In 1985, Indiana Jones got all serious and even garnered himself an Oscar nomination for Peter Weir's excellent film about a big-city cop hiding out in Amish country. Harrison Ford has never delivered a better performance than his work as John Book, although his turn as a crazed father in The Mosquito Coast (also from Weir) did come close.
The film contains one of the great child performances in cinema history, that of Lukas Haas as the young Amish boy who witnesses Danny Glover's murderous behavior in a men's bathroom. In that bathroom scene, Haas has a look in his eyes that is terrifying (Haas reveals during a special feature that Weir had him scared that he'd blow the scene if he didn't get the look right).
Special Features: An excellent five-part documentary on the making of the movie, with participation from Ford, Weir, Kelly McGillis, Viggo Mortensen (who made his big-screen debut in the film) and Haas. A deleted scene that was shown on television also makes the package.
A very faithful adaptation of Frank Miller's dark graphic novel, Sin City stands as director Robert Rodriguez's best film to date. Shot in black and white with sparse use of color, the movie is a visual masterpiece, equipped with a stellar cast.
Mickey Rourke is most memorable as Marv, a lantern-jawed giant seeking revenge for a woman's death. Bruce Willis is greatness as Hartigan, a cop with a bad ticker. While Jessica Alba doesn't have much to say, her cowboy dance stands as one of the year's most memorable visuals. Well, for me, anyway.
This has been a good year for the comic-book movie. Sin City and Batman Begins are two of the best in the genre, and Rodriguez is already hard at work on a sequel.
Special Features: Just a behind-the-scenes featurette, surprising considering how ornate past Rodriguez releases have been on DVD. There will probably be a special edition somewhere in the future.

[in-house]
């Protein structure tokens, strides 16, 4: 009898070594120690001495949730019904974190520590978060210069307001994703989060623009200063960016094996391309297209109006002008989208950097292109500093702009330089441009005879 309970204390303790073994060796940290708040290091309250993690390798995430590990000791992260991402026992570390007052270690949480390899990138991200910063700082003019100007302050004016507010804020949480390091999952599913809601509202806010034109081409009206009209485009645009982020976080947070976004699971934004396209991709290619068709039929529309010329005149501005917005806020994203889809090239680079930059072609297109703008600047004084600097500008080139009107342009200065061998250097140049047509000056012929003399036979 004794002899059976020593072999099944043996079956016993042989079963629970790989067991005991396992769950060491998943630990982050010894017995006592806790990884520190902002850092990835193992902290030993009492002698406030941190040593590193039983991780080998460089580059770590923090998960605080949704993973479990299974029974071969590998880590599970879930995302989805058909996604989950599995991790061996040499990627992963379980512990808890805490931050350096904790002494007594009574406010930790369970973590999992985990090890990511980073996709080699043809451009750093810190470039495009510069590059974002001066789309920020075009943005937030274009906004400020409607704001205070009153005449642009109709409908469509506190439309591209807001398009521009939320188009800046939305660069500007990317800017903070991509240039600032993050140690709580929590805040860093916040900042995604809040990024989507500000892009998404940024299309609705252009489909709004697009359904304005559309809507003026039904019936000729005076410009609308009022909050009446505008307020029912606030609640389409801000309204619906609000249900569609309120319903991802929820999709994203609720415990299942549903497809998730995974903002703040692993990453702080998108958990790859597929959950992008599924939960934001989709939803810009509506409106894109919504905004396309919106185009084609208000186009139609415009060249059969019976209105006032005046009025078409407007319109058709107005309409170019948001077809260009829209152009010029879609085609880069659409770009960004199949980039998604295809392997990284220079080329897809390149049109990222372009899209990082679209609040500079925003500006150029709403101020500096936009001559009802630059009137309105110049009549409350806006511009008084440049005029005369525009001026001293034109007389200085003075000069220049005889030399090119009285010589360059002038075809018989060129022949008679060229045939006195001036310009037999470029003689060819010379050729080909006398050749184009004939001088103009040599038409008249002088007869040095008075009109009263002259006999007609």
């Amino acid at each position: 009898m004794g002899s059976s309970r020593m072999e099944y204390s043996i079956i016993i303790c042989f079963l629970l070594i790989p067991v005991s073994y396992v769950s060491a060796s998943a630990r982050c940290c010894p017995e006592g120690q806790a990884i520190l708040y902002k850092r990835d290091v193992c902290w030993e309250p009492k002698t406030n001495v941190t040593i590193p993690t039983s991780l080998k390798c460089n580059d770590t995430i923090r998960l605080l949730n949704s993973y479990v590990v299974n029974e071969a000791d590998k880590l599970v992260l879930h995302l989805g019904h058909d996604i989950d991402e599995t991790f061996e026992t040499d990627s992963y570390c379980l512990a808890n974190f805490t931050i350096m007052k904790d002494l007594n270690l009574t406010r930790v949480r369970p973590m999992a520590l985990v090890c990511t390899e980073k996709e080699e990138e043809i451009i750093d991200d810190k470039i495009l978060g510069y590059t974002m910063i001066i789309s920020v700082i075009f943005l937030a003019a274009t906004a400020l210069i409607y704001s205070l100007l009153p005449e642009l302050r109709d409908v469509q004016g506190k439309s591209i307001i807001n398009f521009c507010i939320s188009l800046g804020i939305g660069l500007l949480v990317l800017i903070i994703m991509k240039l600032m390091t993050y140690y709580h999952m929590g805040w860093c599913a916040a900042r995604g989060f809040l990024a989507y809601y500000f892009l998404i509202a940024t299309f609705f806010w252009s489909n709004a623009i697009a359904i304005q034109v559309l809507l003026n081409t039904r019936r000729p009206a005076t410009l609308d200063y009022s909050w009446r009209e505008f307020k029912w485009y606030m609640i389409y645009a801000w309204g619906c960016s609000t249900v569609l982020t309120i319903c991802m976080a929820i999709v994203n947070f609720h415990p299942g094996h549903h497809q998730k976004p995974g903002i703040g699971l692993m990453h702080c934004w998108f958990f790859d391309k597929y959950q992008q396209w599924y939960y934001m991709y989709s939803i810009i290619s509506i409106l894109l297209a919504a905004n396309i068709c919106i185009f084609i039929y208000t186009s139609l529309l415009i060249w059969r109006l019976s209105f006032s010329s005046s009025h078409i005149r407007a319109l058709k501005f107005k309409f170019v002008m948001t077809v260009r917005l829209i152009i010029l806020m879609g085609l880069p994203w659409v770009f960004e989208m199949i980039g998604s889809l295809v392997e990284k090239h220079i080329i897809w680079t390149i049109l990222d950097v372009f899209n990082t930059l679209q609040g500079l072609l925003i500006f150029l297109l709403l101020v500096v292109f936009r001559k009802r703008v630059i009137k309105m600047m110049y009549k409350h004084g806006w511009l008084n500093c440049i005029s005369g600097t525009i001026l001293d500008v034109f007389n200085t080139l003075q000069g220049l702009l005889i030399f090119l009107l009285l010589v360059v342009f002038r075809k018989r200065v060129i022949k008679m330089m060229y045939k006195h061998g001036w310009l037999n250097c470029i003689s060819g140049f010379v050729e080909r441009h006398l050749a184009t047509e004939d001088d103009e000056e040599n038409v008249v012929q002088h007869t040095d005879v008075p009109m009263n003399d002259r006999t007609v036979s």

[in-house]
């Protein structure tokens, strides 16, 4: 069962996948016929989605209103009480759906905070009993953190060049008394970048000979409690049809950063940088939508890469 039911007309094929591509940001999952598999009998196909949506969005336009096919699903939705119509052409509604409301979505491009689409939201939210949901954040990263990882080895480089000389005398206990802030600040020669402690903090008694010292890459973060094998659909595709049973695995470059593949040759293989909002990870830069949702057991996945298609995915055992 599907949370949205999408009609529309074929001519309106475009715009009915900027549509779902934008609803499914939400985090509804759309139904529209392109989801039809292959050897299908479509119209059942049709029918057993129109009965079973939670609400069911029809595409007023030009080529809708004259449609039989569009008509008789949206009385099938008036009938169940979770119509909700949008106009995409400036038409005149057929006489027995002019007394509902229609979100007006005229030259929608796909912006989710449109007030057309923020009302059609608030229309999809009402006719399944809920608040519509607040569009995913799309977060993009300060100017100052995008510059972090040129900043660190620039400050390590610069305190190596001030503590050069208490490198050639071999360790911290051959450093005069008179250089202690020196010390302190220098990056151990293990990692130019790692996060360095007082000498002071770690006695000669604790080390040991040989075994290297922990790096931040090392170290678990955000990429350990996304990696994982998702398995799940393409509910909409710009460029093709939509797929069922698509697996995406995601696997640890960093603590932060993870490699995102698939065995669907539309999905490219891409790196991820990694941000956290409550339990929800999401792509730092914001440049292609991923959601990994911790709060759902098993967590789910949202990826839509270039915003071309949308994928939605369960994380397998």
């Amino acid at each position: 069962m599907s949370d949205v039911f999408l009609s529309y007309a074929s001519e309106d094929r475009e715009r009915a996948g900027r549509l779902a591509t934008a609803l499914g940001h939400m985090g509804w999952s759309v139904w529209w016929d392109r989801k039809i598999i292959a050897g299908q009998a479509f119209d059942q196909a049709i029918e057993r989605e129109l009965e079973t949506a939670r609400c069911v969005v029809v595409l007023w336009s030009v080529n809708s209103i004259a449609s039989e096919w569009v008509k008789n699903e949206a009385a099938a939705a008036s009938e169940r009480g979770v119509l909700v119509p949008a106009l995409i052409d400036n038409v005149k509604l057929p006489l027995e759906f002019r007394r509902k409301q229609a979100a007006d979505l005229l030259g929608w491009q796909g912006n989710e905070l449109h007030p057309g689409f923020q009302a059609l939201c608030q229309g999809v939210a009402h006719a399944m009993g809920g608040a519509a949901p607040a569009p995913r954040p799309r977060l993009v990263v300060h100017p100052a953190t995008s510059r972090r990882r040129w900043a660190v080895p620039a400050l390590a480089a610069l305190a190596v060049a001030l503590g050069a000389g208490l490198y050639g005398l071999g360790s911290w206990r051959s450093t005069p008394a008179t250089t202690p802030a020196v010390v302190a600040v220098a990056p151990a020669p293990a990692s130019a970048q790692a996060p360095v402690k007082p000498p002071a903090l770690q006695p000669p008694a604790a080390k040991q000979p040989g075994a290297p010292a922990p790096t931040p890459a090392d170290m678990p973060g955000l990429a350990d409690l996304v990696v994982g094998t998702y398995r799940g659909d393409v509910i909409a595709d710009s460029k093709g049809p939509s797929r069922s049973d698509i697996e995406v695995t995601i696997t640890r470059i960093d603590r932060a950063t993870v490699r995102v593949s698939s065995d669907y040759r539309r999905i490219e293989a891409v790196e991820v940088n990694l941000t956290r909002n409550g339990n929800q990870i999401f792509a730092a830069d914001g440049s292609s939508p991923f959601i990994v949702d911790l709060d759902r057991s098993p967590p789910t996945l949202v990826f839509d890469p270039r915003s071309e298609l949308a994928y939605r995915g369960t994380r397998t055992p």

Director Errol Morris won an Oscar for his 2003 film, The Fog of War. He actually contributed to the winning of somebody's freedom with one of his earlier films.
The Thin Blue Line is one of the more extraordinary documentaries ever made. It tells the story of Randall Adams, wrongly convicted of killing a Dallas cop in 1976. Morris recounts the story through interviews with Adams and others, as well as re-enactments that depict all sides of the story. David Harris, who would later be put to death for a separate crime, had managed to deceive the Texas judicial system with his scared 16-year-old act, and got a man wrongly imprisoned for 12 years. After the release of the film, the case was re-opened, and Adams was eventually exonerated.
The Thin Blue Line can be purchased alone or as part of the collection. The collection features two other Morris films: Gates of Heaven, which tells the true story of a pet memorial park, and Vernon, Florida, a funny look at a life in a strange American town. The Thin Blue Line (A); Gates of Heaven (B), Vernon, Florida (B).
Special Features: The Thin Blue Line has an episode of a Morris television program called Mr. Personality. That is all.
This is a documentary film of Death Cab for Cutie's 2004 American tour, and a nice place to start if you are not familiar with the band. Riding high on the success of their album Transatlanticism (2003), Death Cab tours as an indie-label band for their final time in this film. Coming Aug. 30, Death Cab makes their major label debut on Atlantic with Plans after years on the indie label Barsuk.
The film reveals a band that is awfully laid back behind the scenes. Apart from one quick drinking story, the band is all about the business of music. Vocalist/guitarist Ben Gibbard (who is also the driving force behind his side project, The Postal Service) appears to be anything but a rock star when sitting down for interviews. He looks like the Woody Allen geek that he actually is. When he and the band take to the stage, a sort of magic happens. Death Cab albums are great, but the live show is an altogether unexpected experience. What was somber in the studio becomes a monster on stage.
There's great music to be heard here, with great insight into the life of a band that isn't interested in destroying itself.
Special Features: An acoustic set at the Metreon in San Francisco, and some additional interview material should make fans happy.